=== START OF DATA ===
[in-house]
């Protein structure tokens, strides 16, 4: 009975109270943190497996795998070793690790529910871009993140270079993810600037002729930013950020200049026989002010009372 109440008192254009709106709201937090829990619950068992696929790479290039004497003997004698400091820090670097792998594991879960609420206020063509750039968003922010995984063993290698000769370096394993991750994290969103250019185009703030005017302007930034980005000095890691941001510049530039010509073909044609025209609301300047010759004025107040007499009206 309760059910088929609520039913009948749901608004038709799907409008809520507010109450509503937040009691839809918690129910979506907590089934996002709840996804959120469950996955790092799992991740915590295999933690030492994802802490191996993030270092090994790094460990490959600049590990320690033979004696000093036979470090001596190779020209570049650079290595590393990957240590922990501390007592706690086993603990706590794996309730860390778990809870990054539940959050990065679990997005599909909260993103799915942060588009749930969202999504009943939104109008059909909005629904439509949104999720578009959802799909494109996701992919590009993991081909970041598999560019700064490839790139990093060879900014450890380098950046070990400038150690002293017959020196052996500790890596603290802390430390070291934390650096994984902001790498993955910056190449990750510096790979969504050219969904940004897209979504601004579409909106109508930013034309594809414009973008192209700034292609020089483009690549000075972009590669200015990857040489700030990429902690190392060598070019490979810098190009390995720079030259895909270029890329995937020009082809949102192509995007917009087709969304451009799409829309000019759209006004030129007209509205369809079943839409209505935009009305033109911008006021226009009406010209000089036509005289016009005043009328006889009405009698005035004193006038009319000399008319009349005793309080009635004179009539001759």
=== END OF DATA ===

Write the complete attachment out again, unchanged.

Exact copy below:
[in-house]
């Protein structure tokens, strides 16, 4: 009975109270943190497996795998070793690790529910871009993140270079993810600037002729930013950020200049026989002010009372 109440008192254009709106709201937090829990619950068992696929790479290039004497003997004698400091820090670097792998594991879960609420206020063509750039968003922010995984063993290698000769370096394993991750994290969103250019185009703030005017302007930034980005000095890691941001510049530039010509073909044609025209609301300047010759004025107040007499009206 309760059910088929609520039913009948749901608004038709799907409008809520507010109450509503937040009691839809918690129910979506907590089934996002709840996804959120469950996955790092799992991740915590295999933690030492994802802490191996993030270092090994790094460990490959600049590990320690033979004696000093036979470090001596190779020209570049650079290595590393990957240590922990501390007592706690086993603990706590794996309730860390778990809870990054539940959050990065679990997005599909909260993103799915942060588009749930969202999504009943939104109008059909909005629904439509949104999720578009959802799909494109996701992919590009993991081909970041598999560019700064490839790139990093060879900014450890380098950046070990400038150690002293017959020196052996500790890596603290802390430390070291934390650096994984902001790498993955910056190449990750510096790979969504050219969904940004897209979504601004579409909106109508930013034309594809414009973008192209700034292609020089483009690549000075972009590669200015990857040489700030990429902690190392060598070019490979810098190009390995720079030259895909270029890329995937020009082809949102192509995007917009087709969304451009799409829309000019759209006004030129007209509205369809079943839409209505935009009305033109911008006021226009009406010209000089036509005289016009005043009328006889009405009698005035004193006038009319000399008319009349005793309080009635004179009539001759």